Witness says box exploded when California blast victim opened it
The explosion Tuesday at Ildiko Krajnyak's day spa blew out walls and windows of the facility, heavily damaging the business, which was on the first floor of a two-story medical office building in Aliso Viejo, about 50 miles southeast of Los Angeles, according to Orange County officials.
The blast injured three women, including two patrons of the day spa.
The two patrons had just finished their spa treatments when they approached the front counter to pay, according to a federal affidavit. One victim said she noticed lots of mail piled up on the floor, along with three to four brown cardboard boxes, the affidavit said.
Krajnyak picked up one of the boxes and placed it on the counter, according to court documents.
"As soon as Krajnyak opened the box, Victim 2 stated that the box exploded and recalled being blown backwards by the explosion onto the floor," the affidavit said.
At the scene, investigators also discovered melted material that appeared to be duct tape, the affidavit said.
Krajnyak's business partner and ex-boyfriend, Stephen Beal, 59, was charged Thursday with one count of possession of an unregistered destructive device, according to a federal criminal complaint.
Federal authorities said investigators found a "destructive device" at Beal's Long Beach residence, but he has not been charged in connection with the blast.
Beal's detention hearing, scheduled for Thursday afternoon, was continued until Monday, and he will remain in custody until at least that time, according to Thom Mrozek, a spokesman for the United States Attorney's Office in Los Angeles.
Beal was not asked to enter a plea on Thursday, nor will he be asked to enter a plea on Monday, Mrozek said.
Beal's attorney couldn't be reached on Thursday.
Court papers: Victim's ex-boyfriend contacted authorities after blast
Beal's girlfriend saw the news report of the explosion and encouraged him to contact the Orange County Sheriff's Department because she knew he leased space in the medical office building, and that Krajnyak was his ex-girlfriend and business partner, the affidavit said.
About two hours after the blast, Beal contacted the sheriff's department. Sheriff's deputies went to Beal's Long Beach residence and he gave them consent to search his home, the affidavit said.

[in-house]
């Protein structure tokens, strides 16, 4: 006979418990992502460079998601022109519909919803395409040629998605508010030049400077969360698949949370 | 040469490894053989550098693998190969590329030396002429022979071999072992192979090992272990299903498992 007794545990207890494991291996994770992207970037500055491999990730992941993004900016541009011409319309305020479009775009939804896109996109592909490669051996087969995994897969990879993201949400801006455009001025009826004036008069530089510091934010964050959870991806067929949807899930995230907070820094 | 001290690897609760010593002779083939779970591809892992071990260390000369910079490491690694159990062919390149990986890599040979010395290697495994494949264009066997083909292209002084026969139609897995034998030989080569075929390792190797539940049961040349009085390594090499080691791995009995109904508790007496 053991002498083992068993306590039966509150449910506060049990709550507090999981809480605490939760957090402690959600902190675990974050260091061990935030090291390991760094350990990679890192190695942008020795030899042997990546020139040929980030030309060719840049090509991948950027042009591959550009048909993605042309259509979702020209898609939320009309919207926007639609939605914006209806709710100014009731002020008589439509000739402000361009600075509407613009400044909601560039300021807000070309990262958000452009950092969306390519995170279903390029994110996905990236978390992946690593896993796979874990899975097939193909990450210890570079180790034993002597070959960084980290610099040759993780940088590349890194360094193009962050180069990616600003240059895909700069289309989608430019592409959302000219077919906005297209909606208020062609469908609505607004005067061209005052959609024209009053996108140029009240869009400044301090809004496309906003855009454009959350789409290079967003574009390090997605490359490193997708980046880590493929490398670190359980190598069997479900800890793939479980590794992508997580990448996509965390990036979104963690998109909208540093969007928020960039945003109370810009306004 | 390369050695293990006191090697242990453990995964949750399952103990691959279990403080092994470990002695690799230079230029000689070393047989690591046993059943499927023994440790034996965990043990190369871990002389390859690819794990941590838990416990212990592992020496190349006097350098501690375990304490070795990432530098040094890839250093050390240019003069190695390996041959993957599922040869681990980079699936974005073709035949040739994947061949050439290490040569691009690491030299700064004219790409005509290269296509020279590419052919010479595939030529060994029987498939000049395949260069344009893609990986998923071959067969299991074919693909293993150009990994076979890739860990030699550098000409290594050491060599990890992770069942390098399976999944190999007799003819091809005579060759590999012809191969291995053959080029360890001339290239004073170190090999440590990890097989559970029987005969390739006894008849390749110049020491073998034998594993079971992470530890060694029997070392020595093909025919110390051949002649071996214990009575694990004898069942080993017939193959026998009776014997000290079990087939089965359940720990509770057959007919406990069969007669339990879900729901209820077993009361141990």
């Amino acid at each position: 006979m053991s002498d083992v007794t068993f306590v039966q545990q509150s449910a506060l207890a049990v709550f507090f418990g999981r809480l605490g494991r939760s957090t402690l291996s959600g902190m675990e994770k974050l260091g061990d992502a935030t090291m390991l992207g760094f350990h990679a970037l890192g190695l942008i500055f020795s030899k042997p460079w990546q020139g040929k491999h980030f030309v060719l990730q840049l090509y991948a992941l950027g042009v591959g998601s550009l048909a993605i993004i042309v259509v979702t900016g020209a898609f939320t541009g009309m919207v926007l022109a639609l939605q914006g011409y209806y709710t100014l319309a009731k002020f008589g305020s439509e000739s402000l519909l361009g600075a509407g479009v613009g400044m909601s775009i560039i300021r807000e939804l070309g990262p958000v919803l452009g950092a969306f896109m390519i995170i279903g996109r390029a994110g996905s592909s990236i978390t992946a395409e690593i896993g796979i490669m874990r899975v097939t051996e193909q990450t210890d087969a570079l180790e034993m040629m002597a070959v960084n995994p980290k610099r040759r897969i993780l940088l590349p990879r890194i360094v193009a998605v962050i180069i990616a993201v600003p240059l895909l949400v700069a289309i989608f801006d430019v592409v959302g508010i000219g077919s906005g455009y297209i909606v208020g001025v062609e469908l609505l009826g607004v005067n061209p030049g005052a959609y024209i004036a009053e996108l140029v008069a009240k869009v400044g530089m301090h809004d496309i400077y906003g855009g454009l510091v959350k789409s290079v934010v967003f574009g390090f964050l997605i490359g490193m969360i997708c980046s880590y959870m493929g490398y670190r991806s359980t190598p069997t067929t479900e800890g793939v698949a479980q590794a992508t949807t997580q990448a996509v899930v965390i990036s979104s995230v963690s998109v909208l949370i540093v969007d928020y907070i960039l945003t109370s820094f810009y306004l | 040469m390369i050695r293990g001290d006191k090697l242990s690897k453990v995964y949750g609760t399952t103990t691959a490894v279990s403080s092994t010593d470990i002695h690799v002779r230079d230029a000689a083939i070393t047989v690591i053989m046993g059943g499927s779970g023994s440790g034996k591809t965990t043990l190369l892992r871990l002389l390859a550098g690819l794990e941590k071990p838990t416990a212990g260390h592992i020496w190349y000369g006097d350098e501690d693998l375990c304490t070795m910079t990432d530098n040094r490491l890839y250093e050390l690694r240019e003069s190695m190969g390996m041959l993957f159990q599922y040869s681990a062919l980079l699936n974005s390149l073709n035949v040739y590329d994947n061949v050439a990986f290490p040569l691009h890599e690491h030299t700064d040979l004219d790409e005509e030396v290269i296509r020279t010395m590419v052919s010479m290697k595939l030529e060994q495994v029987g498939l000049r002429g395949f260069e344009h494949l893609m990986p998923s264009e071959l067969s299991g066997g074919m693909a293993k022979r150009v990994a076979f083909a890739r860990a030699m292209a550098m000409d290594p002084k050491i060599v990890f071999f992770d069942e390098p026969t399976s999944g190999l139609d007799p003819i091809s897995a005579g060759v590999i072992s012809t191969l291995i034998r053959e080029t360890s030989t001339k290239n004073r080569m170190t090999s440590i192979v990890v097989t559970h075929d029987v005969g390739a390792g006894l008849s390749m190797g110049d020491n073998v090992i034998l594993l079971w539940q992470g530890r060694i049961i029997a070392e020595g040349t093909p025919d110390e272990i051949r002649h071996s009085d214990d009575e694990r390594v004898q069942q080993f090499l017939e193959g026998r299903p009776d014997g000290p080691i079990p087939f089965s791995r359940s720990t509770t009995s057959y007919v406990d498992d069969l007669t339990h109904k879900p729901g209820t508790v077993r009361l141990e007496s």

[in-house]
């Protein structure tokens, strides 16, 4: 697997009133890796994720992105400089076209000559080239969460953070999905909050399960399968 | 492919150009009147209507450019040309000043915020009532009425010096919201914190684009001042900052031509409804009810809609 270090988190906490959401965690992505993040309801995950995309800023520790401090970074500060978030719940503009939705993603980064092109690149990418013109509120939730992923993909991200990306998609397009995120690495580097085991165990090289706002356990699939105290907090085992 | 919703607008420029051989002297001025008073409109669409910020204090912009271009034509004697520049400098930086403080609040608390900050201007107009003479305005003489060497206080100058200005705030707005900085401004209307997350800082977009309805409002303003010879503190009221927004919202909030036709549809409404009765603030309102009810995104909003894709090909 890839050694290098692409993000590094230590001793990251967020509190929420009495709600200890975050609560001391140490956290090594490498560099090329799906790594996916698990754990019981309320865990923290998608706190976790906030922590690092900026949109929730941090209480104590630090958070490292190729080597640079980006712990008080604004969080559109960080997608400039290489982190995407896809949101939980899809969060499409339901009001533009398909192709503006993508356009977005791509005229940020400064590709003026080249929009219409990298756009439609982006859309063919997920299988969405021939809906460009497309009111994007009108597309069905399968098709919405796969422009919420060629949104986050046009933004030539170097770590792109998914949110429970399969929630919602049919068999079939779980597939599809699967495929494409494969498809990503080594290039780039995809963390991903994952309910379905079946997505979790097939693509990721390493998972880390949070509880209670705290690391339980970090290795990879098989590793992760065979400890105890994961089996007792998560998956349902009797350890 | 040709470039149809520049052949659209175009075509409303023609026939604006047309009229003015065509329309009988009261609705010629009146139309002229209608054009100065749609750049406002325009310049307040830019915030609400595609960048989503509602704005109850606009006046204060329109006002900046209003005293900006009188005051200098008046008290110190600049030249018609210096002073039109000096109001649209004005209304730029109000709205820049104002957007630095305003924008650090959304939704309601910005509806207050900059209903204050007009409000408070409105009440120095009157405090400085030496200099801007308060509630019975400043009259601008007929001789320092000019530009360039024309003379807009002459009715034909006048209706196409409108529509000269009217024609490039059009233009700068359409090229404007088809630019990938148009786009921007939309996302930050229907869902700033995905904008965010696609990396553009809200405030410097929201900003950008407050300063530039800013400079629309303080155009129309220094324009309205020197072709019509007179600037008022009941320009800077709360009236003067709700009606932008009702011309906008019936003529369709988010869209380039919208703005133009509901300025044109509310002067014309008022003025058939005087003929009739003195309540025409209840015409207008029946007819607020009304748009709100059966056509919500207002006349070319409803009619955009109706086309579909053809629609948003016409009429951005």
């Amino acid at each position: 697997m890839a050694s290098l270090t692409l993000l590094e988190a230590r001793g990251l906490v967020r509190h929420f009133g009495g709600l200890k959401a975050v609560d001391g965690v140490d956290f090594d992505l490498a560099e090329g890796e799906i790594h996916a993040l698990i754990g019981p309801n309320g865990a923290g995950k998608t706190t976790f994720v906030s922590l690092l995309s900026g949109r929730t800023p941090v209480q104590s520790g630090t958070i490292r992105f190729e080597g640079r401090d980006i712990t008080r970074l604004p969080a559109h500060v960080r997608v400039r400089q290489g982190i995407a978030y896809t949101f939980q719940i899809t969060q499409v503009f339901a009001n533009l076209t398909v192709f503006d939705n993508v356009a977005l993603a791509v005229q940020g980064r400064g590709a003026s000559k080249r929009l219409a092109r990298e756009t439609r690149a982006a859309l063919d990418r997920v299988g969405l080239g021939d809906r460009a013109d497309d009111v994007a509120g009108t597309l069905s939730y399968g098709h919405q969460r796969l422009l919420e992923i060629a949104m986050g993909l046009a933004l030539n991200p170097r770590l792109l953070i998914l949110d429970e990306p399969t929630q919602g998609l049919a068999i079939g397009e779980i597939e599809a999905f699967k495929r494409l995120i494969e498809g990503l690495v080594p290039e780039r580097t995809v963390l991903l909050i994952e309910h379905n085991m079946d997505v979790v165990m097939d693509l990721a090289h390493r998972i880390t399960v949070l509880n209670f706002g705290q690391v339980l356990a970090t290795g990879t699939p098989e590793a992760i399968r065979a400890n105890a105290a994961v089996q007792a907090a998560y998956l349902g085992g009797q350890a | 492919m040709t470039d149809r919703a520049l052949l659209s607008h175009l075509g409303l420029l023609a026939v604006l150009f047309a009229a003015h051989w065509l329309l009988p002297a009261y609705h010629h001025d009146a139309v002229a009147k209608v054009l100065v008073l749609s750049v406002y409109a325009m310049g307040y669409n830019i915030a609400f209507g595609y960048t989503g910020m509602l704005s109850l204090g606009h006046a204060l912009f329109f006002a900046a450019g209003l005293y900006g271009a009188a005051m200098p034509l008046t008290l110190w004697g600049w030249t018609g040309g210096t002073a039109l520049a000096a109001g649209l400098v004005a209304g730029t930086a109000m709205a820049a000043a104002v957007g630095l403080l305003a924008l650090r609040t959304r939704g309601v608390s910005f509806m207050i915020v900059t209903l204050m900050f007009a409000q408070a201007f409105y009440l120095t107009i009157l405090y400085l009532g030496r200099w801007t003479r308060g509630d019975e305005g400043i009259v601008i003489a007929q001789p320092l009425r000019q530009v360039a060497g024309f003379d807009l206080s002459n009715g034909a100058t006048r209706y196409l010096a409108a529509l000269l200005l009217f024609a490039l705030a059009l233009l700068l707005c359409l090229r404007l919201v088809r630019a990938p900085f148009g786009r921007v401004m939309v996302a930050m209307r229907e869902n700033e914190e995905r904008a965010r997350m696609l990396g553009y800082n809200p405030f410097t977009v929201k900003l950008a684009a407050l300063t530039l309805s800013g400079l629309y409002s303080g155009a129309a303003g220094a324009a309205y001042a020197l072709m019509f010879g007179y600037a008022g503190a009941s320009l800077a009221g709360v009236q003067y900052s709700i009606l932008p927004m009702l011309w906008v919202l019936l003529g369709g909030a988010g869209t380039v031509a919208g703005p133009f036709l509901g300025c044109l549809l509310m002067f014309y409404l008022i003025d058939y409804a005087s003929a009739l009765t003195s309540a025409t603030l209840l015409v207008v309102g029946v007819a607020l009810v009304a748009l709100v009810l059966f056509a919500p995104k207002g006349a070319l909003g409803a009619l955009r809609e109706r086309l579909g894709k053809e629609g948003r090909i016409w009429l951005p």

Inside, investigators say they found items including a seven-foot tall rocket, rocket-making equipment, and at least three containers of black powder, according to court papers.
Investigators also found two improvised explosive devices and three firearms in Beal's home, as well as "precursor chemicals, energetic materials, e-matches, variously sized cardboard and modified rocket tubes," the affidavit said.
Beal told investigators he is a model rocket hobbyist, but hadn't touched the rocket-making equipment on his property in 14 years.
Beal also told investigators he had ordered the precursors and accelerants from the internet between the late 1990s and 2004. He also made fireworks, including mortars, from the late 1990s until September 11, 2001, but stopped making fireworks "because he did not want to give the wrong impression," the affidavit said.
According to court papers, "Beal said he saw media coverage of the explosion and claimed he did not have material to create an explosion that large."
In amended court records, authorities said the items recovered from Beal's home are "not consistent with that of a model rocket."
Beal also told the FBI he and Krajnyak met approximately 1½ years ago through an online dating app and began dating, the affidavit said. The two opened the day spa shortly thereafter; the business later moved to the Aliso Viejo building.
The couple's personal relationship eventually "began to cool due to disputes over the exclusivity of the relationship and financial issues," Beal told federal agents, according to the affidavit.
The couple's personal relationship ended by February or March 2018, but they had remained business partners, according to Beal.
Beal told federal agents he paid the roughly $1,500 month in rent for the Aliso Viejo property and half of the spa's operating costs, according to court papers. Beal said he would have to lend Krajnyak money to cover all the expenses some months; other months she made enough to cover the costs, the affidavit said.
'It's just all so sudden'
California secretary of state documents indicate Beal is the secretary and chief financial officer of a company called I&S Enterprises. Krajnyak, of Trabuco Canyon, is listed as the CEO, and the address for the business is the same as that of the day spa rocked by the explosion.
Police had said Wednesday that the blast was not an accident. The two patrons of the day spa are expected to survive. A third woman suffered smoke inhalation and was treated and released at the scene.